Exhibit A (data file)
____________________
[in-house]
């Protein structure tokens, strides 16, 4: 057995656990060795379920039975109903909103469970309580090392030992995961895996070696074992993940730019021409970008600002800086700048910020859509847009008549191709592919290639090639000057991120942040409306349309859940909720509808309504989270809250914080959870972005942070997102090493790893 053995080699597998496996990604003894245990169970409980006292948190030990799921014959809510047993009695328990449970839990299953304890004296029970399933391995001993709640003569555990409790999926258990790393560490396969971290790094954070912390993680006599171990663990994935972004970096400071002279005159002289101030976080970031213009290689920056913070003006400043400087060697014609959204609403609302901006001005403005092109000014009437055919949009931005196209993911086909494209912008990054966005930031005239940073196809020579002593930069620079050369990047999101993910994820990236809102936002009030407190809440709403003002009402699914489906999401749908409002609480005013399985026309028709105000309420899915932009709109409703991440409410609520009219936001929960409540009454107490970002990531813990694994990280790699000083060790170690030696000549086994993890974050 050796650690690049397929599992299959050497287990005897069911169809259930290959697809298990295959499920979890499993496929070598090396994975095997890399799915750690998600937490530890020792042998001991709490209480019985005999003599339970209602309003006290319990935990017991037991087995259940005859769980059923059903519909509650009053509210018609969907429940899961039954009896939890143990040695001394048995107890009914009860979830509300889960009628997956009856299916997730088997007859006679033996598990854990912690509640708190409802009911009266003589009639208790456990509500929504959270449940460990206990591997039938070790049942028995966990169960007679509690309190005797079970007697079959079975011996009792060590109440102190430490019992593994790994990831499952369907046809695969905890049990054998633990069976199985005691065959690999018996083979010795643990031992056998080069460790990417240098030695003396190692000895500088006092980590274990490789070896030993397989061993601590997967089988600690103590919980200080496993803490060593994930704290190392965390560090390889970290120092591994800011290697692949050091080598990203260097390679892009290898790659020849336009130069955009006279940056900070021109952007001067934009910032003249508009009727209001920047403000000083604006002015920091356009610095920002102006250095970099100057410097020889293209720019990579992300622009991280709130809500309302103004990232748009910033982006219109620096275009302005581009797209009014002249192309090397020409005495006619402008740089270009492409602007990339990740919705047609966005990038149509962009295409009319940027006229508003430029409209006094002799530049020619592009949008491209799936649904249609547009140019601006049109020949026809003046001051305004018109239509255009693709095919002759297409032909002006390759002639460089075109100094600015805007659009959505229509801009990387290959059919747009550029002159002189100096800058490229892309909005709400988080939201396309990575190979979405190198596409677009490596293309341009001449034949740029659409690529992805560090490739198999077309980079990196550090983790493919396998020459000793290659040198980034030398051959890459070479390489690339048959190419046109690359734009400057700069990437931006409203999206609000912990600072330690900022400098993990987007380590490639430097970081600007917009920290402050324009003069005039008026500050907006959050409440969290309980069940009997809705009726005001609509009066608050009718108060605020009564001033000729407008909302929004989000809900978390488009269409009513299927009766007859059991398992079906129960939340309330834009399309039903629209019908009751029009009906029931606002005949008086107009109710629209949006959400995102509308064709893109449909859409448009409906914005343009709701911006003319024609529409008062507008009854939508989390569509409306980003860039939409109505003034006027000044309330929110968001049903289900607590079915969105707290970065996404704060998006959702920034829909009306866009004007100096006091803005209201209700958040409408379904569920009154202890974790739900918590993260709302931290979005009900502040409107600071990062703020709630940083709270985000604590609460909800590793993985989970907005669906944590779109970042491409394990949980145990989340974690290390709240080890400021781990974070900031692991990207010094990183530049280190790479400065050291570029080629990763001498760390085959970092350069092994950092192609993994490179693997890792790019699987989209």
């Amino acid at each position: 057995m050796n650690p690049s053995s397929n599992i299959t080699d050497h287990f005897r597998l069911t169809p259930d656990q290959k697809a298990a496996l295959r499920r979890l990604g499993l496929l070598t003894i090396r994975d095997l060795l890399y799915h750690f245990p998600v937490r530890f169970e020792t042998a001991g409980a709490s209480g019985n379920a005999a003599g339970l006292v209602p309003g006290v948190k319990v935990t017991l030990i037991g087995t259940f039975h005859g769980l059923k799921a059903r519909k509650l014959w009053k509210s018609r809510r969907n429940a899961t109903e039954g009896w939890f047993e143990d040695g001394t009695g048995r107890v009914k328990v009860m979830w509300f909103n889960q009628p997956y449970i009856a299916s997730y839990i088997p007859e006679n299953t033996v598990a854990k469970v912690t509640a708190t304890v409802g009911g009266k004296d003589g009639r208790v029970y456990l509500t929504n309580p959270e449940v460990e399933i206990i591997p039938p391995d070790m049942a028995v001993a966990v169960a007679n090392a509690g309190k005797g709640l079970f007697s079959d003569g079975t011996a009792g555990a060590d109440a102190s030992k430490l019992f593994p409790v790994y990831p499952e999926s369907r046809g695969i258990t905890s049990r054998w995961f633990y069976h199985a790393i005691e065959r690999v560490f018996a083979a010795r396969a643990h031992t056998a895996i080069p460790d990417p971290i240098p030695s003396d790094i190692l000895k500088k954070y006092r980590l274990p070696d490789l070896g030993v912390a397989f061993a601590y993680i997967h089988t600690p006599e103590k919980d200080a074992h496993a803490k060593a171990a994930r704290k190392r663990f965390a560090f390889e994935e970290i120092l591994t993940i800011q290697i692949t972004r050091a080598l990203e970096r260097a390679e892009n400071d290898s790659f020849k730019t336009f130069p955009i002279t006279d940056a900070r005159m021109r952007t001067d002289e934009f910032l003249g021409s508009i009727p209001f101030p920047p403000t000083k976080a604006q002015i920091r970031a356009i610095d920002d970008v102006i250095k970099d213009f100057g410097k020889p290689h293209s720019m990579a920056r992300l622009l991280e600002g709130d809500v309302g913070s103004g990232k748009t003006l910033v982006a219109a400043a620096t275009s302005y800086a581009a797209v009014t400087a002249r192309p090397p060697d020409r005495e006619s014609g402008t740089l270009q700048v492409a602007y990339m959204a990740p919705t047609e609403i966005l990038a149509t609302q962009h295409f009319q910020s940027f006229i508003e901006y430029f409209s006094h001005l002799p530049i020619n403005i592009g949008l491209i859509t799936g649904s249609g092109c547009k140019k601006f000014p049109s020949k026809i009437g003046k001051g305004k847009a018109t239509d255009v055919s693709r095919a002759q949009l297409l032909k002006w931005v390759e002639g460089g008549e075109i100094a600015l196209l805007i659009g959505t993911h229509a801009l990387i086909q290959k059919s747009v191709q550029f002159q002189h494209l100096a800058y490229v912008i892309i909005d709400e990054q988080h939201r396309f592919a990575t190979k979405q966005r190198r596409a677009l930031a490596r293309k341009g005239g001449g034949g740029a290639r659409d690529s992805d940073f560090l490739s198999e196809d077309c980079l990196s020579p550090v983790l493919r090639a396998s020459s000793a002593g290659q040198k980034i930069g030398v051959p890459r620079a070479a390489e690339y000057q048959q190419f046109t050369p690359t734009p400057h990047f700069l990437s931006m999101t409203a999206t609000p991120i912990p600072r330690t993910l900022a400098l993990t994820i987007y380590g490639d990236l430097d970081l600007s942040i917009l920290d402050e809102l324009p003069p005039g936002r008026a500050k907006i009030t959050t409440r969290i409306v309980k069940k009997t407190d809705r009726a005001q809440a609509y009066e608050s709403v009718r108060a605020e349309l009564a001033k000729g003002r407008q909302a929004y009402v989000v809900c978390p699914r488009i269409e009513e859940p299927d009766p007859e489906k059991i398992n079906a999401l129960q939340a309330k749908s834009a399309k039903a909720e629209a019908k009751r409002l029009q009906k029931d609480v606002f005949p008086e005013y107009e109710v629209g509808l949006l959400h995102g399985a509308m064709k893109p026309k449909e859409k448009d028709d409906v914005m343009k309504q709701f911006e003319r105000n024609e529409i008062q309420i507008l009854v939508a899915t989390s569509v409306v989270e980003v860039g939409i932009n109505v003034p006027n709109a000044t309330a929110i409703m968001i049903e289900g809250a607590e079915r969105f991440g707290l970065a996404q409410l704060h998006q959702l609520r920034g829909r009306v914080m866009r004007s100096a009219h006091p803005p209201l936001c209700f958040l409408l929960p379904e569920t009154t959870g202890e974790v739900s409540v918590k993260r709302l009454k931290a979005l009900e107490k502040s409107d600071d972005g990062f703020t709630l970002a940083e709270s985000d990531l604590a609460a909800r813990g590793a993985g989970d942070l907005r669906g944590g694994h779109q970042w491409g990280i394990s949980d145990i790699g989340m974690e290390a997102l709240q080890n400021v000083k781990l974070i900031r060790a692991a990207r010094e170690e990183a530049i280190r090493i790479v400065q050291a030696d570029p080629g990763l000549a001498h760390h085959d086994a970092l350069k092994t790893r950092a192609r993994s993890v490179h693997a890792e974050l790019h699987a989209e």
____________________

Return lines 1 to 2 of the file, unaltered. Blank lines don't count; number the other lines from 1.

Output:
[in-house]
């Protein structure tokens, strides 16, 4: 057995656990060795379920039975109903909103469970309580090392030992995961895996070696074992993940730019021409970008600002800086700048910020859509847009008549191709592919290639090639000057991120942040409306349309859940909720509808309504989270809250914080959870972005942070997102090493790893 053995080699597998496996990604003894245990169970409980006292948190030990799921014959809510047993009695328990449970839990299953304890004296029970399933391995001993709640003569555990409790999926258990790393560490396969971290790094954070912390993680006599171990663990994935972004970096400071002279005159002289101030976080970031213009290689920056913070003006400043400087060697014609959204609403609302901006001005403005092109000014009437055919949009931005196209993911086909494209912008990054966005930031005239940073196809020579002593930069620079050369990047999101993910994820990236809102936002009030407190809440709403003002009402699914489906999401749908409002609480005013399985026309028709105000309420899915932009709109409703991440409410609520009219936001929960409540009454107490970002990531813990694994990280790699000083060790170690030696000549086994993890974050 050796650690690049397929599992299959050497287990005897069911169809259930290959697809298990295959499920979890499993496929070598090396994975095997890399799915750690998600937490530890020792042998001991709490209480019985005999003599339970209602309003006290319990935990017991037991087995259940005859769980059923059903519909509650009053509210018609969907429940899961039954009896939890143990040695001394048995107890009914009860979830509300889960009628997956009856299916997730088997007859006679033996598990854990912690509640708190409802009911009266003589009639208790456990509500929504959270449940460990206990591997039938070790049942028995966990169960007679509690309190005797079970007697079959079975011996009792060590109440102190430490019992593994790994990831499952369907046809695969905890049990054998633990069976199985005691065959690999018996083979010795643990031992056998080069460790990417240098030695003396190692000895500088006092980590274990490789070896030993397989061993601590997967089988600690103590919980200080496993803490060593994930704290190392965390560090390889970290120092591994800011290697692949050091080598990203260097390679892009290898790659020849336009130069955009006279940056900070021109952007001067934009910032003249508009009727209001920047403000000083604006002015920091356009610095920002102006250095970099100057410097020889293209720019990579992300622009991280709130809500309302103004990232748009910033982006219109620096275009302005581009797209009014002249192309090397020409005495006619402008740089270009492409602007990339990740919705047609966005990038149509962009295409009319940027006229508003430029409209006094002799530049020619592009949008491209799936649904249609547009140019601006049109020949026809003046001051305004018109239509255009693709095919002759297409032909002006390759002639460089075109100094600015805007659009959505229509801009990387290959059919747009550029002159002189100096800058490229892309909005709400988080939201396309990575190979979405190198596409677009490596293309341009001449034949740029659409690529992805560090490739198999077309980079990196550090983790493919396998020459000793290659040198980034030398051959890459070479390489690339048959190419046109690359734009400057700069990437931006409203999206609000912990600072330690900022400098993990987007380590490639430097970081600007917009920290402050324009003069005039008026500050907006959050409440969290309980069940009997809705009726005001609509009066608050009718108060605020009564001033000729407008909302929004989000809900978390488009269409009513299927009766007859059991398992079906129960939340309330834009399309039903629209019908009751029009009906029931606002005949008086107009109710629209949006959400995102509308064709893109449909859409448009409906914005343009709701911006003319024609529409008062507008009854939508989390569509409306980003860039939409109505003034006027000044309330929110968001049903289900607590079915969105707290970065996404704060998006959702920034829909009306866009004007100096006091803005209201209700958040409408379904569920009154202890974790739900918590993260709302931290979005009900502040409107600071990062703020709630940083709270985000604590609460909800590793993985989970907005669906944590779109970042491409394990949980145990989340974690290390709240080890400021781990974070900031692991990207010094990183530049280190790479400065050291570029080629990763001498760390085959970092350069092994950092192609993994490179693997890792790019699987989209």